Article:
Tag Archives: Siren

The Orphans by Annemarie Neary: The kids are not alright

Cover imageI’m not an avid thriller reader as regular visitors here will know but last year one did find its way onto my books of the year list – Annemarie Neary’s Siren, notable for its sharp, pithy writing and smart psychological insights. Her new novel opens in Goa, a world away from Siren’s Northern Irish setting, where two children look up from playing on a beach to find that neither their father nor their mother is in sight.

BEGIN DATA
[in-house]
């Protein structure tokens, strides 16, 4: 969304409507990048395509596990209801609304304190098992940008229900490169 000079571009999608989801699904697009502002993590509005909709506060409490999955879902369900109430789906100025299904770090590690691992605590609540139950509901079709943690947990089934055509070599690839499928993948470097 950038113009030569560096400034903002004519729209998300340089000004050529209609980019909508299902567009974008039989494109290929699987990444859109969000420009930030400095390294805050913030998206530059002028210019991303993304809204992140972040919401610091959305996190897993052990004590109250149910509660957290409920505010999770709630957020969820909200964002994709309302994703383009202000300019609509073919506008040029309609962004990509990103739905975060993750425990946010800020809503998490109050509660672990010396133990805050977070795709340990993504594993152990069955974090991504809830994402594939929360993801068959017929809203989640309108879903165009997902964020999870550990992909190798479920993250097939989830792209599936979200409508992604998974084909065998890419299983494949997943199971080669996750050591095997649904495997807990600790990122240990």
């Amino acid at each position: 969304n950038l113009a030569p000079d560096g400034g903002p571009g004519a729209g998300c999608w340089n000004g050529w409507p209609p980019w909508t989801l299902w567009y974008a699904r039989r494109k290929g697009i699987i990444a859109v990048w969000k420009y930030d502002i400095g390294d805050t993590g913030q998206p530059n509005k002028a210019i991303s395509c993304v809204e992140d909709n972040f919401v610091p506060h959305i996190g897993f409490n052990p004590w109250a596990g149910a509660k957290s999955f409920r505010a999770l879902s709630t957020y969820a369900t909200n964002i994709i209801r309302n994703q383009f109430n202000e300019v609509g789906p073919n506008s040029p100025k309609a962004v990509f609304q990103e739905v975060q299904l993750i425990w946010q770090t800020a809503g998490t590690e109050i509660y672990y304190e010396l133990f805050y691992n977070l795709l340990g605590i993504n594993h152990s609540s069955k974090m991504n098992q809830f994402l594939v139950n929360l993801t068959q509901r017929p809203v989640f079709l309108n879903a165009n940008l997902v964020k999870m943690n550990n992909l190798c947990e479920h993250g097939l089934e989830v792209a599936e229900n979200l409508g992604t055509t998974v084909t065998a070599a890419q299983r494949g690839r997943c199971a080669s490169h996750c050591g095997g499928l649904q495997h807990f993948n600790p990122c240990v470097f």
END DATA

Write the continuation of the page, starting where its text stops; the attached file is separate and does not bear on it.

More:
Sophie and William have taken their kids off to Goa to live in a commune. Adored by four-year-old Sparrow – Row for short – Sophie is a vibrant character, beautiful, flirtatious and free-spirited. When the couple disappears, their friend Eddie steps in until William’s sister takes the children back to London. By then eight-year-old Jess has appointed herself her brother’s protector. While Jess tries her best to settle into a conventional middle-class life, Row is sent to boarding school. Several decades later, Jess is a lawyer living with her husband and baby daughter in an expensive, beautifully decorated fortress of a house close by to where she was brought up while Row spends his time following leads, convinced that his mother is still alive. When a sighting takes him to Curramona where his mother once lived, he confronts her old friend Mags whose suggestion that Sophie might still be alive, keeping herself close to Jess, has devastating consequences.